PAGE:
Boys who drink fluoridated water have an increased risk of a deadly bone cancer, a new study suggests.
Elise Bassin, DDS, completed the study in 2001 for her doctoral dissertation at Harvard, where she now is clinical instructor in oral health policy and epidemiology. The study finally was published in the May issue of Cancer Causes and Control.
Bassin and colleagues' major finding: Boys who grew up in communities that added at least moderate levels of fluoride to their water got bone cancer -- osteosarcoma -- more often than boys who drank water with little or no fluoride.
The risk peaked for boys who drank more highly fluoridated water between the ages of 6 and 8 years -- a time at which children undergo a major growth spurt. By the time they were 20, these boys got bone cancer 5.46 times more often than boys with the lowest consumption. No effect was seen for girls.
In a prepared statement provided to WebMD, Bassin says she "was surprised by the results."
"Having a background in dentistry and dental public health, [I] was taught that fluoride at recommended levels is safe and effective for the prevention of dental [cavities]," Bassin says in the statement. "All of [our analyses] were consistent in finding an association between fluoride levels in drinking water and an increased risk of osteosarcoma for males diagnosed before age 20, but not consistently for girls."
It's not surprising that Bassin found a risk for boys but not for girls. Osteosarcoma is about 50% more common in males than in females. And boys tend to have more fluoride in their bones than girls.
Caution About Study
However, a commentary accompanying Bassin's article warns to take her findings with a grain of salt. Ironically, it is from Harvard professor Chester W. Douglass, DMD, PhD. Douglass led Bassin's PhD committee, which approved of the study when it was presented as her doctoral dissertation.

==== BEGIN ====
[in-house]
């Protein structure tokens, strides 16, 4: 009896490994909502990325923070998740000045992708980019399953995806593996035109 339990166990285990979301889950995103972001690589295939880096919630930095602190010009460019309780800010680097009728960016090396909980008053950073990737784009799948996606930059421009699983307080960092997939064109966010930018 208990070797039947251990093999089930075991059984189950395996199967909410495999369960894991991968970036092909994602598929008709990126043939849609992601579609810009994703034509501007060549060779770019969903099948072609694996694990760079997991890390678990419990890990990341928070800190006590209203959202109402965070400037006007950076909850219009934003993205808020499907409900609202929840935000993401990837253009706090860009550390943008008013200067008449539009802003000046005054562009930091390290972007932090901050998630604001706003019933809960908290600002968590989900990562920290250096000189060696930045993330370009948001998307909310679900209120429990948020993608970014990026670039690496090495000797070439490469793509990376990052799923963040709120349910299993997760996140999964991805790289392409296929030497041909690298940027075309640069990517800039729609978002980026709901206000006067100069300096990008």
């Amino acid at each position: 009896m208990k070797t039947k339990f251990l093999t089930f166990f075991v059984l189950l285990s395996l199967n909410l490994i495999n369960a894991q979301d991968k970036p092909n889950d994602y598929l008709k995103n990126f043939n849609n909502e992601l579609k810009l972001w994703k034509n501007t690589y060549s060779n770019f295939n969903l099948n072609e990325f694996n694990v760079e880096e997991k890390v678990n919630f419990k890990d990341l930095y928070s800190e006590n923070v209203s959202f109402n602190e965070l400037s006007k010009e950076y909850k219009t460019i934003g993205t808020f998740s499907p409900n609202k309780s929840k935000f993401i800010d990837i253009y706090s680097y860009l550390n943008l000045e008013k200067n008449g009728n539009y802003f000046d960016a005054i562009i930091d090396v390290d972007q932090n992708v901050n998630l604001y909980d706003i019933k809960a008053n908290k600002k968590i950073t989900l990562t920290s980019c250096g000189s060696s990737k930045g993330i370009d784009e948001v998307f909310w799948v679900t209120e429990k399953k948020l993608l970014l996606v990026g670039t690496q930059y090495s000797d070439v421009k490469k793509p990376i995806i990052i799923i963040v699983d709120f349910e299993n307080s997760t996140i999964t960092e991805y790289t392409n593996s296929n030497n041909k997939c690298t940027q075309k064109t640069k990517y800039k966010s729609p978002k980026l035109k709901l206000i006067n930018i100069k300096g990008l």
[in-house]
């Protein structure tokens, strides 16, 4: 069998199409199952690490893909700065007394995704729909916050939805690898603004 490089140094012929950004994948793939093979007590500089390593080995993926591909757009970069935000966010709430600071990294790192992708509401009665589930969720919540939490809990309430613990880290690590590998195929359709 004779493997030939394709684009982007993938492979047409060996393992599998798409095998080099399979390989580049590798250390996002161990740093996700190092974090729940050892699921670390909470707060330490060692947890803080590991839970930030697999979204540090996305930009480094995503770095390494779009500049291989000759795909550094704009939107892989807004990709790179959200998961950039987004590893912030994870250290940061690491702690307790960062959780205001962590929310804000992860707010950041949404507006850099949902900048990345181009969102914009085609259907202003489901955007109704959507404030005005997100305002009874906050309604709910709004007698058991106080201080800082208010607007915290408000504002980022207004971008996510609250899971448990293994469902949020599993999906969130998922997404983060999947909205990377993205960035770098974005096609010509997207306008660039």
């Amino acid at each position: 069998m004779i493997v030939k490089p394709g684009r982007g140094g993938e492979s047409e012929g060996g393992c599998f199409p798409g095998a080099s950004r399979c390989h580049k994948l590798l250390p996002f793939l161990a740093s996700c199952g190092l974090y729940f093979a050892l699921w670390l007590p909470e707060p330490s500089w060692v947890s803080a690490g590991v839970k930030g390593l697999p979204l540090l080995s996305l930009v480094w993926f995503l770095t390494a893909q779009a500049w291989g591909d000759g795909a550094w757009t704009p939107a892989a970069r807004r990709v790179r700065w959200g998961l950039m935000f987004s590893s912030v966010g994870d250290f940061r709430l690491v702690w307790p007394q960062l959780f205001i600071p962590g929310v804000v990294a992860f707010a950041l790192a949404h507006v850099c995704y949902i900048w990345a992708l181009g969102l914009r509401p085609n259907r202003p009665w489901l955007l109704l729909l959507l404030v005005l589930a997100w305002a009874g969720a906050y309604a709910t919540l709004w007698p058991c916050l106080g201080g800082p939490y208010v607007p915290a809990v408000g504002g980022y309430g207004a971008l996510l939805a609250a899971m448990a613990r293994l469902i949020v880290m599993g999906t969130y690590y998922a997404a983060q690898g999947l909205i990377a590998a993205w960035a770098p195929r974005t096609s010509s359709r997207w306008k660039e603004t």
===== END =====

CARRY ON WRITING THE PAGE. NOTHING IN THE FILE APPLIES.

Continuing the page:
Douglass warns that the Bassin study is based only on a subset of people exposed to fluoridated water. Preliminary results from the entire population of exposed individuals, Douglass writes, show no link between bone cancer and water fluoridation.
But Bassin specifically looked at the subgroup of people most likely to be affected by fluoridation: children. She limited her analysis to people who got bone cancer by age 20. That's because most cases of osteosarcoma occur either during the teen years or after middle age.
Fluoride collects in the bones. And it's particularly likely to accumulate in the bones during periods of rapid bone growth. So Bassin looked at fluoride exposures during childhood for 103 under-20 osteosarcoma patients and compared them with 215 matched people without bone cancer. Her study took into account how much fluoride was in the water in the communities where children actually lived and the history of municipal, well water, or bottled water use.
The Environmental Working Group, a nonprofit watchdog organization, says water fluoridation should stop until further research can refute or confirm Bassin's findings. Tim Kropp, PhD, is a senior scientist at EWG.
"About 65 percent of the U.S. water supply has added fluoride," Kropp tells WebMD. "With evidence this strong, it only makes sense to act on it. Right now, it makes the most sense to put fluoride in toothpaste, and not into our water. It's not like this is a huge contaminant that will cost billions of dollars to fix. We can just stop adding it to our water it if we want to."
According to the American Cancer Society, every year some 900 Americans -- 400 of them children and teens -- get osteosarcoma.
By Daniel J. DeNoon, reviewed by Louise Chang, MD
SOURCES: Bassin, E.B. Cancer Causes and Control, May 2006; vol 17: pp 421-428. Douglass, C.W. and Joshipura, K. Cancer Causes and Control, May 2006; vol 17: pp 481-482. Elise Bassin, DDS, prepared statement, provided by the Harvard University press office. Tim Kropp, PhD, senior scientist, Environmental Working Group, Washington, D.C.